Tools for Philatelists – Watermarks

by Raymond MurphyThis is a series of articles on what tools are available to help the collector.  Some may be basic, and some advanced. It is not necessarily related only to Irish collecting, but Irish examples will be used as available.

What is a watermark?  The correct answer is that it isn’t something, but rather the absence of paper at a specific spot in a pattern.  In paper making, wood or linen is cut to small pieces, and dissolved with chemicals to make a watery pulp mixture called “Stuff”. The “stuff” solution is pumped on a continuous moving belt and the water drains off. At this point another mesh drum with raised bits of metal, called a “Dandy” roll, is rolled on the stuff as it moves along the belt.  The “bits” are in the design of the watermark. This causes thin spots in the paper, which is eventually rolled and pressed smooth.  The thin spots however, are still there, just difficult to see.  If it wasn’t pressed by further rolling, it would be easy to see, as on certain brands of toilet tissue. (Figure 1).  Yes, that’s a watermark, just not a philatelic one.

Why is this done?  In the case of toilet tissue – advertising, but for stamps or negotiable paper, Security !  If you control the distribution of watermarked paper of a specific design, the absence of that specific watermark flags that something is wrong.  

How can we check the watermark.  Several methods are available, however one must assure that there is nothing that gets in the way, such as stamp hinges or pieces of debris where it was removed from a cover.
    1.  Try laying the stamp, face down, on a dark non-glossy surface.  Sometime you can see the watermark.

    2.  Use watermark fluid while the stamp is face down on a dark surface.  Do not substitute naphtha or lighter fluid since this may affect the ink. Certainly avoid hazardous substances, such as carbon tetrachloride, the old favorite, which is now known to cause liver damage.

    3.  Use a commercial signoscope where the stamp is placed under a clear plastic block, then compressed, which places a plastic block under pressure.  The pressure causes the block to distort slightly because of the stamp watermark, and when light enters the block at a right angle to our vision, this slight distortion appears as a dark area, thus the watermark. There are other commercial versions that operate on the same principle. Figure 2.

    4.  Use a colored filter that is identical or close to the color of the stamp.  In some cases, you may be able to see the watermark.  Of course, with multi-colored stamps, this method usually doesn’t work.

A watermark can vary in size.  Some countries use small ones, others spread the watermark over three or four stamps, and a few use the entire pane.  U.S. watermarks of the USPS variety may have a distinguishable letter on a stamp, or maybe only part of a letter, or possibly just the corner of a letter.  (See Scott’s Specialized Catalogue of United States Stamps & Covers, Introduction for layout of letters versus stamp positions).
Since watermark production is a mechanical process, it is subject to problems.  Pieces of the metal bits can come off the Dandy roll, creating unusual watermarks.  Paper with the wrong watermarks can be used by the printers.  The example of the USIR watermarked paper (for Internal Revenue) accidentally used instead of USPS paper on stamps of 1895, (Scott 271a & 272a) are good examples. And, of course, the infamous inverted watermark occurring when paper is incorrectly fed to the press.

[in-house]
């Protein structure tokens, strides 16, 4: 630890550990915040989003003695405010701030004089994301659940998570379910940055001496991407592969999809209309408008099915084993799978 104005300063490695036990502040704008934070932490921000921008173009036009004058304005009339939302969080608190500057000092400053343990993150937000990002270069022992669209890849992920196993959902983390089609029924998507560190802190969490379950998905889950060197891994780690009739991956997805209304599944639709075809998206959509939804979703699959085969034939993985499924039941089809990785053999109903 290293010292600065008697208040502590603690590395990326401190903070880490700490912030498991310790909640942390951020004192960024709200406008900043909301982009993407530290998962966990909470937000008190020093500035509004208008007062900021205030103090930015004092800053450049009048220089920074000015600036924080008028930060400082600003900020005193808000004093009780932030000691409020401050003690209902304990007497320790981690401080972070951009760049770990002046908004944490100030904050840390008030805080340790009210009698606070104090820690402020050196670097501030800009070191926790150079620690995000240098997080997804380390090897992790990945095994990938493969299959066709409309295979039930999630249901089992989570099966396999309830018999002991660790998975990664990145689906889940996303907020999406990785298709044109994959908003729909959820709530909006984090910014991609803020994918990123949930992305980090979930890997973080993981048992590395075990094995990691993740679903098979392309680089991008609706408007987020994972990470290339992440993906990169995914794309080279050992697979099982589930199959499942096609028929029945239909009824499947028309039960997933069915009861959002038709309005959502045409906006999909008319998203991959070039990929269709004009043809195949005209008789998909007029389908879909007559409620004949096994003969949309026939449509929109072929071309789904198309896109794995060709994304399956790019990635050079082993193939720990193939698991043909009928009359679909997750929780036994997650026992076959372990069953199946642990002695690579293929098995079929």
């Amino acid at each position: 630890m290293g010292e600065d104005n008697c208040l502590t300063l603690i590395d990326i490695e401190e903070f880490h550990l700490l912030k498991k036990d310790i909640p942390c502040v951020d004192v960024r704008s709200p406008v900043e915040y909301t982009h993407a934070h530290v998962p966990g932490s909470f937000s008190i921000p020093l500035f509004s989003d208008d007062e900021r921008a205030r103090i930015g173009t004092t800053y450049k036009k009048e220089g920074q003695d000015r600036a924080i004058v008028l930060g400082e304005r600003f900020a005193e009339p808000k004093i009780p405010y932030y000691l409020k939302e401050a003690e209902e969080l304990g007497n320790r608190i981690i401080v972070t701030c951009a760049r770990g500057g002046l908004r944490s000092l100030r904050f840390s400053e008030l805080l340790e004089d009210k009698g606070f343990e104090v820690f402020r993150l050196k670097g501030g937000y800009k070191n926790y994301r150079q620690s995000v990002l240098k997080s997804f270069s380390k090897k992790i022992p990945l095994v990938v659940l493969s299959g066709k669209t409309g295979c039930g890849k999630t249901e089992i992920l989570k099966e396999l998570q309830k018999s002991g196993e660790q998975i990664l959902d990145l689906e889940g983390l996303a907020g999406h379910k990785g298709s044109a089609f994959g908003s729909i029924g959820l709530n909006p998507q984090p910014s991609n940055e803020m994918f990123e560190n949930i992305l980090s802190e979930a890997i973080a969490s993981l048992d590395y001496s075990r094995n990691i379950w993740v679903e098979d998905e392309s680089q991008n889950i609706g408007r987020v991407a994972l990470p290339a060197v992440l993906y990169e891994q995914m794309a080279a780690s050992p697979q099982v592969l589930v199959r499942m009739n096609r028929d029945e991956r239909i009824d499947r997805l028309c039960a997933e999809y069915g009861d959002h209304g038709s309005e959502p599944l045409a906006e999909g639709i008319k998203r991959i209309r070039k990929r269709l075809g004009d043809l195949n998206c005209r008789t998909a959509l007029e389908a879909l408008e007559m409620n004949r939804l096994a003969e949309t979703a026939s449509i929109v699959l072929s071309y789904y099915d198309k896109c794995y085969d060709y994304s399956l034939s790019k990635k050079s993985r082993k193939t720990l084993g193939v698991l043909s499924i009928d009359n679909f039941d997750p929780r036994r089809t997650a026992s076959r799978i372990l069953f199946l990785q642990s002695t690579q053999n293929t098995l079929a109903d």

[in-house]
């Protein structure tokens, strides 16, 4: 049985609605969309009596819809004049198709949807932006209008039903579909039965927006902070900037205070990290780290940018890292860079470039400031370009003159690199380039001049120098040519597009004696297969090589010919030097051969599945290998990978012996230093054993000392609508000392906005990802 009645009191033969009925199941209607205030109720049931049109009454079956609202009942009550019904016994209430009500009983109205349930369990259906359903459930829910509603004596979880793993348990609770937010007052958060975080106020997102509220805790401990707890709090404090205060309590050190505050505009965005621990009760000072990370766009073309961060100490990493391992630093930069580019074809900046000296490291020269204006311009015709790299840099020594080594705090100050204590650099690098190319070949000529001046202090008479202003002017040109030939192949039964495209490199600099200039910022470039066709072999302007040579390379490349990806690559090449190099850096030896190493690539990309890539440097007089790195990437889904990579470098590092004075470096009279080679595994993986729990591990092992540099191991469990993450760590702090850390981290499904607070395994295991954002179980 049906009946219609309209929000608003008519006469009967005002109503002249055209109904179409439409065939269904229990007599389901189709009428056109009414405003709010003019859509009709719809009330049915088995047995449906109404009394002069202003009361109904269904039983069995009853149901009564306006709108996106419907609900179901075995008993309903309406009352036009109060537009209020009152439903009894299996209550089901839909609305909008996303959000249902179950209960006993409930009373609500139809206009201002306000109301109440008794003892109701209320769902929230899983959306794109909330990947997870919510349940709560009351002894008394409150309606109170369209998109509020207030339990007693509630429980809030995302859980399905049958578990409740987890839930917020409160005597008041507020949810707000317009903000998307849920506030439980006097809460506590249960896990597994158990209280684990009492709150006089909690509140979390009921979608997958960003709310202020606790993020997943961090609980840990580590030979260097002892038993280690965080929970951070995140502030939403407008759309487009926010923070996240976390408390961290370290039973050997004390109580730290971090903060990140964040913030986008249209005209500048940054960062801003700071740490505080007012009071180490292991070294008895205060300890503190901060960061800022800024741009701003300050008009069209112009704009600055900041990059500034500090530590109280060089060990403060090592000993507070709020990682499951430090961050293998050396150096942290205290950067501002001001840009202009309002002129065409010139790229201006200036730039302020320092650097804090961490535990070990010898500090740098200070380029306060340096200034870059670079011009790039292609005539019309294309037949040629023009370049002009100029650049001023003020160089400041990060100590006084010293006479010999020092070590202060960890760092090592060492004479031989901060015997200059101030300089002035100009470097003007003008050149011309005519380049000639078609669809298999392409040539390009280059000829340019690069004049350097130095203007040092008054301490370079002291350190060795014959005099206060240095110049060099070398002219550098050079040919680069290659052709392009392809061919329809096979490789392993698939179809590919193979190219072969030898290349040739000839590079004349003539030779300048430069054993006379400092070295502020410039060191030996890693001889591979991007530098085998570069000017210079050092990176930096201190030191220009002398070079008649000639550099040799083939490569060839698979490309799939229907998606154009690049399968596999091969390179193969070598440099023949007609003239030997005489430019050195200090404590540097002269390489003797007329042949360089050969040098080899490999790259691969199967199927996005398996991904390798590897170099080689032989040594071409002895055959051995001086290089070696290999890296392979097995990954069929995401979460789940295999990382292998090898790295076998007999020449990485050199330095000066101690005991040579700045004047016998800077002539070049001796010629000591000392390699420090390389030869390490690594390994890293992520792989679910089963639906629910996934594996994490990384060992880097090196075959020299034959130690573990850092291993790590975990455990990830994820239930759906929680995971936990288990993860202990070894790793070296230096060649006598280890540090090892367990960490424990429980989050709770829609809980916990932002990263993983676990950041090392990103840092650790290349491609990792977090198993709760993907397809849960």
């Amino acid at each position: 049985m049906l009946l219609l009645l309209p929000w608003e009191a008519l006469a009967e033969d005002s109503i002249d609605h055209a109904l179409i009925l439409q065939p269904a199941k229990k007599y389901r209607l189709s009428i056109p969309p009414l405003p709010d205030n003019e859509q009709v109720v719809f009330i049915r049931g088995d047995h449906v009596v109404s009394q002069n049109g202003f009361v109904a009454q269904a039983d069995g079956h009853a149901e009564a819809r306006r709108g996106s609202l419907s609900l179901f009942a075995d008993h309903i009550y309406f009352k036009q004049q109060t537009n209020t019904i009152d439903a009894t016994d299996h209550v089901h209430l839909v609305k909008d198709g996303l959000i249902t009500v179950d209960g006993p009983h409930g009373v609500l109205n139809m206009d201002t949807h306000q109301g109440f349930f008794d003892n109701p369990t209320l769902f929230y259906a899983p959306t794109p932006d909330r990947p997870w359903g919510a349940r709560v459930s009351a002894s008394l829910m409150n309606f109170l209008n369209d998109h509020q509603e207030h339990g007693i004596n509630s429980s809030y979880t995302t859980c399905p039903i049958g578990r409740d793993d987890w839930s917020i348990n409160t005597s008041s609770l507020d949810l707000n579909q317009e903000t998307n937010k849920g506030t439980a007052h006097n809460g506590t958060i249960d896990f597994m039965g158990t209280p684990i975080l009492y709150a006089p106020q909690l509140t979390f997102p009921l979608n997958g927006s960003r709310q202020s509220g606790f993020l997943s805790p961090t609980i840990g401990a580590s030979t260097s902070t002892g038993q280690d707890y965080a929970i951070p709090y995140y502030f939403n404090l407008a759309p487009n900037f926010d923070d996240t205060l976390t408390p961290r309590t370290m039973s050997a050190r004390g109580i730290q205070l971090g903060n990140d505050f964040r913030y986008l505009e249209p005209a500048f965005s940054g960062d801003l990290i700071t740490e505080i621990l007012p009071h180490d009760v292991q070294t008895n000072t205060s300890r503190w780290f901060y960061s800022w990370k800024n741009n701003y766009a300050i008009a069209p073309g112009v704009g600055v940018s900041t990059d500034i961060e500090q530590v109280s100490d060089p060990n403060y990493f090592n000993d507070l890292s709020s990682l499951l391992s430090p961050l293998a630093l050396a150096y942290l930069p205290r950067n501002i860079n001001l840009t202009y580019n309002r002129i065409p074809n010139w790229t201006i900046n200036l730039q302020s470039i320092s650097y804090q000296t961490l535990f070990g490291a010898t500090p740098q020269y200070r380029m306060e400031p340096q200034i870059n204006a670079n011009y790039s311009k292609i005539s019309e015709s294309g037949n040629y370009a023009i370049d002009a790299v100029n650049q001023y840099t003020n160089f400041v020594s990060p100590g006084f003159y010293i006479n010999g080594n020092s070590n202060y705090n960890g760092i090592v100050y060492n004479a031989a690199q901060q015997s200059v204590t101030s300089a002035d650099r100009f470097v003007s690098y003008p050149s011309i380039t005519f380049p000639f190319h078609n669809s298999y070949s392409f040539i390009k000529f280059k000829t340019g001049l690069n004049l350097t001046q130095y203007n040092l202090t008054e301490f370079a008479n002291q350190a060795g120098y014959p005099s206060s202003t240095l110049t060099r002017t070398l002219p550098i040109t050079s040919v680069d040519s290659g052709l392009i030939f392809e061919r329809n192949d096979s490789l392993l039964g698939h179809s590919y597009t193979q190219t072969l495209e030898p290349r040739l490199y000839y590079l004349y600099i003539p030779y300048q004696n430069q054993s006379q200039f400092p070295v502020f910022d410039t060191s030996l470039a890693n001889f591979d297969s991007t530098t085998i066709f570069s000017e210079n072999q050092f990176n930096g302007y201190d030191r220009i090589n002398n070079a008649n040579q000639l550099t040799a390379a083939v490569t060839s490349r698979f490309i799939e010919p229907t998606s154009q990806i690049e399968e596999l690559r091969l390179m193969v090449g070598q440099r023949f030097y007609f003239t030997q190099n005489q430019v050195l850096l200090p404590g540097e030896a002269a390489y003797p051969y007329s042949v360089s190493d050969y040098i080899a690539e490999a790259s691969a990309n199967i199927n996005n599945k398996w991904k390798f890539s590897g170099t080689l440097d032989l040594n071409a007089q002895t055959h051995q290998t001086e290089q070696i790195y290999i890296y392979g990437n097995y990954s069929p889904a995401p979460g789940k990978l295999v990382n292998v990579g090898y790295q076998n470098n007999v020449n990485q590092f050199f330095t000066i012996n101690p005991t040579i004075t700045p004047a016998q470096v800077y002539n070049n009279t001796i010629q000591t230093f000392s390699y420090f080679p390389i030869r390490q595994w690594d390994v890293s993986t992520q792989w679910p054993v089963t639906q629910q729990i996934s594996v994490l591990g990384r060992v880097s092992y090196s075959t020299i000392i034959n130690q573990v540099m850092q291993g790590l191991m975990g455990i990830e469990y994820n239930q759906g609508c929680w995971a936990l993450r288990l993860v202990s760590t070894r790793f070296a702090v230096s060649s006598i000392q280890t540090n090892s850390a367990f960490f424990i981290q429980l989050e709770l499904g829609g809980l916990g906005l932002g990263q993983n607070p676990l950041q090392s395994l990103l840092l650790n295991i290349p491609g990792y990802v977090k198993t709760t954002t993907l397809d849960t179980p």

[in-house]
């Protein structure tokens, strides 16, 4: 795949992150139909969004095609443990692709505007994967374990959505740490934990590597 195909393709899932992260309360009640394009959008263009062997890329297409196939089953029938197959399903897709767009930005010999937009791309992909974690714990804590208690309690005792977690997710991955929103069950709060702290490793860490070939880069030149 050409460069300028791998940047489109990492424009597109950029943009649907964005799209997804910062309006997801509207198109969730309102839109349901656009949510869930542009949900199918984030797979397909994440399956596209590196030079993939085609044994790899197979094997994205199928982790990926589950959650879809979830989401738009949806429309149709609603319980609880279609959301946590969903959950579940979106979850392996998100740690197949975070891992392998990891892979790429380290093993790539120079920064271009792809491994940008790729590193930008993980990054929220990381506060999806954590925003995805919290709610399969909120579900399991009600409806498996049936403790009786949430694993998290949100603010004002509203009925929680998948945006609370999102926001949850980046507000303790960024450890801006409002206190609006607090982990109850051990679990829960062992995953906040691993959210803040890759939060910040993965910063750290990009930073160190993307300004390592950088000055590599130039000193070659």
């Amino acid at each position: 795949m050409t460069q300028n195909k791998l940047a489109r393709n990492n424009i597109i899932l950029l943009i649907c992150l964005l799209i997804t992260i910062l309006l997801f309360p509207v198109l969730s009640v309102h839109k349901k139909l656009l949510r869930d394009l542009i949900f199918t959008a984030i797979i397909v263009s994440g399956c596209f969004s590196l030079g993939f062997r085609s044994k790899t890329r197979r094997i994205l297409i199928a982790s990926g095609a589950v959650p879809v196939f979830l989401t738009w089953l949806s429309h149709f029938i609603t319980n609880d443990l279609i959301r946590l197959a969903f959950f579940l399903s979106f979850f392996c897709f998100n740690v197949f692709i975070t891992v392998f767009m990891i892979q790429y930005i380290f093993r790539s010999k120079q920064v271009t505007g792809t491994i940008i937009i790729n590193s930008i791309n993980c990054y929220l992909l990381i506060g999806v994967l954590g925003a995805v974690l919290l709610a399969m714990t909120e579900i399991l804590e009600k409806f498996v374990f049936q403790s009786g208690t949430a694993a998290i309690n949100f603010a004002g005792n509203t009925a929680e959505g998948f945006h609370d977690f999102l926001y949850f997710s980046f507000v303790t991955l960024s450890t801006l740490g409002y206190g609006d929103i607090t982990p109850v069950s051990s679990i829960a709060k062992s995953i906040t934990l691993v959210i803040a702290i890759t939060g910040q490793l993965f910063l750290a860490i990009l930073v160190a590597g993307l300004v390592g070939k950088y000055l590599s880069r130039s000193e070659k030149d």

On foreign stamps, watermarks usually change on security paper when a sovereign dies.  This normally coincides with new stamp designs of the incoming ruler.  If paper manufacturers are changed or new equipment is introduced, an accompanying change in watermarks may occur.  The British Victorian and George V periods are particularly interesting due to the great variety of watermarks used.  The 1911 set of two stamps of King George V (Figure 3) initially had a large crown watermark.(Figure 4)  It was reissued in August 1912 re–engraved, but with a script GVR watermark in a single line.(Figure 5)  In October 1912, another re-issue but this time using a crown and script GvR watermark in alternating lines.(Figure 6)  Fortunately, later in 1912, a different stamp series were issued.

Ireland is fortunate in having used only two watermarks on postal stamps, the entwined SE, of Saorstát Eireann from 1922 to 1940, and the “E” of Eire after 1940.  These can appear in 8 possible positions depending on how the paper went through the press.  See figures 7 and 8.

 Collectors of Irish stamps should check their examples of the £1 architecture of the sixth definitive set  for watermarks. It should have an “e” watermark.  (Figure 9).  Counterfeiters printed some stamps on paper without watermarks (and incorrect perforations), resulting in removal of the stamp from circulation in 1984 and the early replacement of the definitive set. None of the fakes have been found postally used – only used in TV tax books.

Some inverted watermarks are done as a result of how the pane was laid out.  Booklet stamps use the gutters as points where the panes are secured in the booklet.  Depending on the plate design, 50% can be inverted.

Can watermarks be faked?  Yes, and No. Modern printers can print a very faint layer, but this is usually detectable by most methods.  Sometimes a very heavy cancellation can obscure a watermark or the absence thereof.

Williams, L. N.,  Fundamentals of Philately, APS, 1990.
Repeta, L., “Comprehensive Look at Key Stamp Subjects”, American Philatelist, Vol.101,#2, February 1987, p128 ff.
Buxton, B.H., The Buxton Encyclopedia of Watermarks, Tappen, NY, 1997.


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